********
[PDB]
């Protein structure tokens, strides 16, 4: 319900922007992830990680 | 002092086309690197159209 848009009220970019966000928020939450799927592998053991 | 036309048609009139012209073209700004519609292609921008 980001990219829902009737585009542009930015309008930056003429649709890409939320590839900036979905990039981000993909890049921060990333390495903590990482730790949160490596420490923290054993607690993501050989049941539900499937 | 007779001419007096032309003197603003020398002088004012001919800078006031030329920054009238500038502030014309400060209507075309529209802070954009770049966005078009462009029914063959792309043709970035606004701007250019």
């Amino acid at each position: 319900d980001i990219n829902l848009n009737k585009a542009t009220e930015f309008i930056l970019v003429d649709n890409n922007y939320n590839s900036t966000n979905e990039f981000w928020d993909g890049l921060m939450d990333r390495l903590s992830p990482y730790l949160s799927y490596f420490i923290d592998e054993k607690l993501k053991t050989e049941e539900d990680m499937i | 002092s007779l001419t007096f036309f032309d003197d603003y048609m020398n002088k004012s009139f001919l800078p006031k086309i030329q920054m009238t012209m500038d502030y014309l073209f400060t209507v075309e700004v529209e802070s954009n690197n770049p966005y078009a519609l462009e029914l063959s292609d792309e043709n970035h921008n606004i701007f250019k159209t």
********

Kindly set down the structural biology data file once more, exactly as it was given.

[PDB]
């Protein structure tokens, strides 16, 4: 319900922007992830990680 | 002092086309690197159209 848009009220970019966000928020939450799927592998053991 | 036309048609009139012209073209700004519609292609921008 980001990219829902009737585009542009930015309008930056003429649709890409939320590839900036979905990039981000993909890049921060990333390495903590990482730790949160490596420490923290054993607690993501050989049941539900499937 | 007779001419007096032309003197603003020398002088004012001919800078006031030329920054009238500038502030014309400060209507075309529209802070954009770049966005078009462009029914063959792309043709970035606004701007250019």
């Amino acid at each position: 319900d980001i990219n829902l848009n009737k585009a542009t009220e930015f309008i930056l970019v003429d649709n890409n922007y939320n590839s900036t966000n979905e990039f981000w928020d993909g890049l921060m939450d990333r390495l903590s992830p990482y730790l949160s799927y490596f420490i923290d592998e054993k607690l993501k053991t050989e049941e539900d990680m499937i | 002092s007779l001419t007096f036309f032309d003197d603003y048609m020398n002088k004012s009139f001919l800078p006031k086309i030329q920054m009238t012209m500038d502030y014309l073209f400060t209507v075309e700004v529209e802070s954009n690197n770049p966005y078009a519609l462009e029914l063959s292609d792309e043709n970035h921008n606004i701007f250019k159209t």